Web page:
Standard Chartered recovery continues09/08/2012 - 16:29:18
Standard Chartered shares continued to recover today following a tough defence against allegations that the bank covered up illegal dealings with Iran.
With Bank of America Merrill Lynch also upgrading the stock, Standard rose for the second day in a row, up another 4%, or 46.5p to 1362p, although it is still well below the level seen before it was branded a “rogue institution” by US regulators.
In the US, the Dow Jones Industrial Average was broadly flat as a dip in unemployment claims was offset by factory data from China which suggested a further slowdown in the Asian powerhouse economy.
In London, the broader FTSE 100 Index was also flat at 5846, after figures showed the UK trade deficit widened to a record level in June.
The goods and services deficit – the gap between imports and exports – rose to £4.3bn (€5.4bn) from £2.7bn (€3.4bn) in May, the Office for National Statistics (ONS) said, the highest level since comparable records began in 1997.
The gloomy figures have dimmed the UK’s recovery hopes because the Government is hoping for an export-led recovery, although the pound was not noticeably impacted on currency markets.
Back on London’s leading shares index, Standard Chartered was the biggest riser after it was boosted by bargain hunters.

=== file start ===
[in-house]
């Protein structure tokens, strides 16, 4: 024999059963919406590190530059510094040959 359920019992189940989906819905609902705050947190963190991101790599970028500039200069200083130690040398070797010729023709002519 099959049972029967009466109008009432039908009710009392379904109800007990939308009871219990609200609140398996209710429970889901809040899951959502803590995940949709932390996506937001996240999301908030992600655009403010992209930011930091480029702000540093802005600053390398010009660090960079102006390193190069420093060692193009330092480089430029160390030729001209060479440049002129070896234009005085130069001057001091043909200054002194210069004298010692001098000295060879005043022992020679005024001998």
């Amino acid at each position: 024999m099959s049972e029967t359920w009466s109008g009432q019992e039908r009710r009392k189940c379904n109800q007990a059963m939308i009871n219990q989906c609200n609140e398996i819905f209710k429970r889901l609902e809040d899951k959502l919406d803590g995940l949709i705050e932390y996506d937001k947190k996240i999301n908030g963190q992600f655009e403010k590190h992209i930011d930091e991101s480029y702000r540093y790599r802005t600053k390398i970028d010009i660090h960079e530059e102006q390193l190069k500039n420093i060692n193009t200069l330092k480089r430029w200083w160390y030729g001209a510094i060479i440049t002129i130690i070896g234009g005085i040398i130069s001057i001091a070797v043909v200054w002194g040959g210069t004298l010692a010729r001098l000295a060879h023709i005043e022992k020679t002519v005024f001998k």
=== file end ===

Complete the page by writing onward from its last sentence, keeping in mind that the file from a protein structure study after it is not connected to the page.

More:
At its lowest ebb the stock had fallen 30% from highs before the allegations were levelled against the lender.
But by yesterday’s close it had rallied 17% and has been one of the most traded shares in the last seven days, according to Hargreaves Lansdown Stockbrokers, with interest from investors up eight-fold.
Meanwhile, BSkyB shares were 10.5p higher at 753.5p after the broadcaster last night won its appeal against Ofcom’s ruling that it had to offer two of its sports channels to competitors at wholesale prices.
The ruling by the Competition Appeal Tribunal impacted BT, which fell 4.8p to 216.9p, a decline of 2%.
Shares in insurer Aviva slipped 0.4p to 317.5p after it reported a 10% drop in half-year operating profits and warned of more tough conditions to come.
However, it kept its half-year dividend in place, which helped to reduce the negative sentiment.
Music retailer HMV lost earlier gains and fell 3% after it slumped to a loss of £16.2m (€20.4m) for the 52 weeks to April 28 but said its recovery was on track. Shares fell 0.1p to 3.6p.
The group had been 8% higher earlier in trading after it reassured investors that it will return to profit in the current financial year.
It expects profits of at least £10m (€12.6m) this year as it drives more business from selling the latest iPad, Google’s Nexus tablet and wireless headphones alongside its CDs and DVDs.
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